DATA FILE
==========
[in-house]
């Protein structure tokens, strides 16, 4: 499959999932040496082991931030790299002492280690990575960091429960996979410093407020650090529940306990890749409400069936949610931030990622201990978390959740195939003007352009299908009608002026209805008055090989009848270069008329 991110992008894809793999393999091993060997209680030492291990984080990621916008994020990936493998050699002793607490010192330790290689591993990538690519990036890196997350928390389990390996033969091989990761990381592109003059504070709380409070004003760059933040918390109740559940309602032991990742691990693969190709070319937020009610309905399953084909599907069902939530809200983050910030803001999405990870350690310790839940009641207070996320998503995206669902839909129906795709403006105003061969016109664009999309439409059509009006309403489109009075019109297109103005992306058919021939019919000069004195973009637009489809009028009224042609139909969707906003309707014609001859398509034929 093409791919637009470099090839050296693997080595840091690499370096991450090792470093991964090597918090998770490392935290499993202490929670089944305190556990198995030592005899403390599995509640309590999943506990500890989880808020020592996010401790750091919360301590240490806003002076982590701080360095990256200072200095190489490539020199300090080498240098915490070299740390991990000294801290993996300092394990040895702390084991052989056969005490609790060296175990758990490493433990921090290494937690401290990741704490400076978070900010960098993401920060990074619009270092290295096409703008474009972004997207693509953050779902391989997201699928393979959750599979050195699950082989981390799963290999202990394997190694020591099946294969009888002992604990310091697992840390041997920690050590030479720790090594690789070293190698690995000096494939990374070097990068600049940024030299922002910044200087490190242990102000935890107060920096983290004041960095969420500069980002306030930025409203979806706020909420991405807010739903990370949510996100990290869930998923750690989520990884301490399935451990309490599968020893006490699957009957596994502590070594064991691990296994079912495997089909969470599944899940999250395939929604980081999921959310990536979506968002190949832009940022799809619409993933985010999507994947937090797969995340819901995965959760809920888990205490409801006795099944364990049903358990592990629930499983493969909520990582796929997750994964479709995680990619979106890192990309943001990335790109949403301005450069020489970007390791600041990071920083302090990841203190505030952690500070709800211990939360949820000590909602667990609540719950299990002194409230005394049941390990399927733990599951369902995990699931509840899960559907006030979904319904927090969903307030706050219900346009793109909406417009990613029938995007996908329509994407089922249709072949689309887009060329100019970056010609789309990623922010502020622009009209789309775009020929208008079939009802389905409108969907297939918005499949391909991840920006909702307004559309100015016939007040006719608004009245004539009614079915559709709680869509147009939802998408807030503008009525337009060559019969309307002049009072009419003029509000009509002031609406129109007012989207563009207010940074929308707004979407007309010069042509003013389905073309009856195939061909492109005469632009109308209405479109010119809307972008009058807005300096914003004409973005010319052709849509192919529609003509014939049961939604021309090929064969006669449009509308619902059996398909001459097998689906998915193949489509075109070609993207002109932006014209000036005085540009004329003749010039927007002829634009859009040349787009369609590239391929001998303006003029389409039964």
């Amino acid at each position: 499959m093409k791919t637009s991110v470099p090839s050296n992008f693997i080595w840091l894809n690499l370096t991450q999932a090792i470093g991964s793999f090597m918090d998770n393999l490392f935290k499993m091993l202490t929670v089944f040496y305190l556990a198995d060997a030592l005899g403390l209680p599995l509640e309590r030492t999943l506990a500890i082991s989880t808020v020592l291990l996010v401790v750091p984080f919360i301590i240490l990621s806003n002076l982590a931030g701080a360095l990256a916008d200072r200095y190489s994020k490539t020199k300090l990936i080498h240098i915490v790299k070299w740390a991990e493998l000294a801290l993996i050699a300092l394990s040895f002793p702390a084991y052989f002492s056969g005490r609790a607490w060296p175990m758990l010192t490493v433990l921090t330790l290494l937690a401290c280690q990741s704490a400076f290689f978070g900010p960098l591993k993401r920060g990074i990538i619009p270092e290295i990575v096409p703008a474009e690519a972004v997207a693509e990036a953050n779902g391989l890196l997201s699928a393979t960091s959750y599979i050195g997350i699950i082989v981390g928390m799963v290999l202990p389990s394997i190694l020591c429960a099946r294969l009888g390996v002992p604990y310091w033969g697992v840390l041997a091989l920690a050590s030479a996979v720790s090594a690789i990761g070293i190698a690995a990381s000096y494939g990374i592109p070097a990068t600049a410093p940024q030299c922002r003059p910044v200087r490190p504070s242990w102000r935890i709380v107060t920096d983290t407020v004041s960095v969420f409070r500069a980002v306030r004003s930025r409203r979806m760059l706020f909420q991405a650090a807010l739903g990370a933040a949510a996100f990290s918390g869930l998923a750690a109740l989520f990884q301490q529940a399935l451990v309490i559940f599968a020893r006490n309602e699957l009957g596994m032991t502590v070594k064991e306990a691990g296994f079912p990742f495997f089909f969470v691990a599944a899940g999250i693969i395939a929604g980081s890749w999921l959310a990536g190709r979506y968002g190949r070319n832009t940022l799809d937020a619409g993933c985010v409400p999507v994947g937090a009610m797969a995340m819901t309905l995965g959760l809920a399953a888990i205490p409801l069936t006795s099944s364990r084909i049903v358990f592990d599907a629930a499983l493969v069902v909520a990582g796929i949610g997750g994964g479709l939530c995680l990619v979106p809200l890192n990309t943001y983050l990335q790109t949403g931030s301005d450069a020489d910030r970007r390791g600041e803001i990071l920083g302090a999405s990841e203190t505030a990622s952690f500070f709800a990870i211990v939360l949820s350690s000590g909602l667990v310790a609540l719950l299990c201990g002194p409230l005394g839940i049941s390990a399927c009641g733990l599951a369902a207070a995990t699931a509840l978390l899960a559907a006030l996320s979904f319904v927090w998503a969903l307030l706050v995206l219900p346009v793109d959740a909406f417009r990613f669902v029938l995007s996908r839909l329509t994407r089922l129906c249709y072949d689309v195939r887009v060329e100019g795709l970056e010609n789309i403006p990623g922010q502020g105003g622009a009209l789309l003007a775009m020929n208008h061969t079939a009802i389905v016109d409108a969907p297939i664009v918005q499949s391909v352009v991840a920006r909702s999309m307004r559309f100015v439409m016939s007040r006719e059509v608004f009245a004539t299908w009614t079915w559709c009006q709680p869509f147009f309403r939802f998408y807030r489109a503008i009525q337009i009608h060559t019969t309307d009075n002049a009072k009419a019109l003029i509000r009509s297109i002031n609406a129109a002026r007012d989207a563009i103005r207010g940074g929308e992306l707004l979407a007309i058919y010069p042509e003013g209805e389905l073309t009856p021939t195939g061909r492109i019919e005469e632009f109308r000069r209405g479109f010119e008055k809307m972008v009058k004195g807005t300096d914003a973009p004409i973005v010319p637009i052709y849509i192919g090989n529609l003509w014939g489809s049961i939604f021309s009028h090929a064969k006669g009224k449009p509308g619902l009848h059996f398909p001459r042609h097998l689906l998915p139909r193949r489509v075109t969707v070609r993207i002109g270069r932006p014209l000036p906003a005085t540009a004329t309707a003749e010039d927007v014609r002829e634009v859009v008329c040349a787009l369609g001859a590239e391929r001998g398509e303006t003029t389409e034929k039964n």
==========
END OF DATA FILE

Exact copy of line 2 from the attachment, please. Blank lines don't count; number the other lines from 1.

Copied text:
């Protein structure tokens, strides 16, 4: 499959999932040496082991931030790299002492280690990575960091429960996979410093407020650090529940306990890749409400069936949610931030990622201990978390959740195939003007352009299908009608002026209805008055090989009848270069008329 991110992008894809793999393999091993060997209680030492291990984080990621916008994020990936493998050699002793607490010192330790290689591993990538690519990036890196997350928390389990390996033969091989990761990381592109003059504070709380409070004003760059933040918390109740559940309602032991990742691990693969190709070319937020009610309905399953084909599907069902939530809200983050910030803001999405990870350690310790839940009641207070996320998503995206669902839909129906795709403006105003061969016109664009999309439409059509009006309403489109009075019109297109103005992306058919021939019919000069004195973009637009489809009028009224042609139909969707906003309707014609001859398509034929 093409791919637009470099090839050296693997080595840091690499370096991450090792470093991964090597918090998770490392935290499993202490929670089944305190556990198995030592005899403390599995509640309590999943506990500890989880808020020592996010401790750091919360301590240490806003002076982590701080360095990256200072200095190489490539020199300090080498240098915490070299740390991990000294801290993996300092394990040895702390084991052989056969005490609790060296175990758990490493433990921090290494937690401290990741704490400076978070900010960098993401920060990074619009270092290295096409703008474009972004997207693509953050779902391989997201699928393979959750599979050195699950082989981390799963290999202990394997190694020591099946294969009888002992604990310091697992840390041997920690050590030479720790090594690789070293190698690995000096494939990374070097990068600049940024030299922002910044200087490190242990102000935890107060920096983290004041960095969420500069980002306030930025409203979806706020909420991405807010739903990370949510996100990290869930998923750690989520990884301490399935451990309490599968020893006490699957009957596994502590070594064991691990296994079912495997089909969470599944899940999250395939929604980081999921959310990536979506968002190949832009940022799809619409993933985010999507994947937090797969995340819901995965959760809920888990205490409801006795099944364990049903358990592990629930499983493969909520990582796929997750994964479709995680990619979106890192990309943001990335790109949403301005450069020489970007390791600041990071920083302090990841203190505030952690500070709800211990939360949820000590909602667990609540719950299990002194409230005394049941390990399927733990599951369902995990699931509840899960559907006030979904319904927090969903307030706050219900346009793109909406417009990613029938995007996908329509994407089922249709072949689309887009060329100019970056010609789309990623922010502020622009009209789309775009020929208008079939009802389905409108969907297939918005499949391909991840920006909702307004559309100015016939007040006719608004009245004539009614079915559709709680869509147009939802998408807030503008009525337009060559019969309307002049009072009419003029509000009509002031609406129109007012989207563009207010940074929308707004979407007309010069042509003013389905073309009856195939061909492109005469632009109308209405479109010119809307972008009058807005300096914003004409973005010319052709849509192919529609003509014939049961939604021309090929064969006669449009509308619902059996398909001459097998689906998915193949489509075109070609993207002109932006014209000036005085540009004329003749010039927007002829634009859009040349787009369609590239391929001998303006003029389409039964």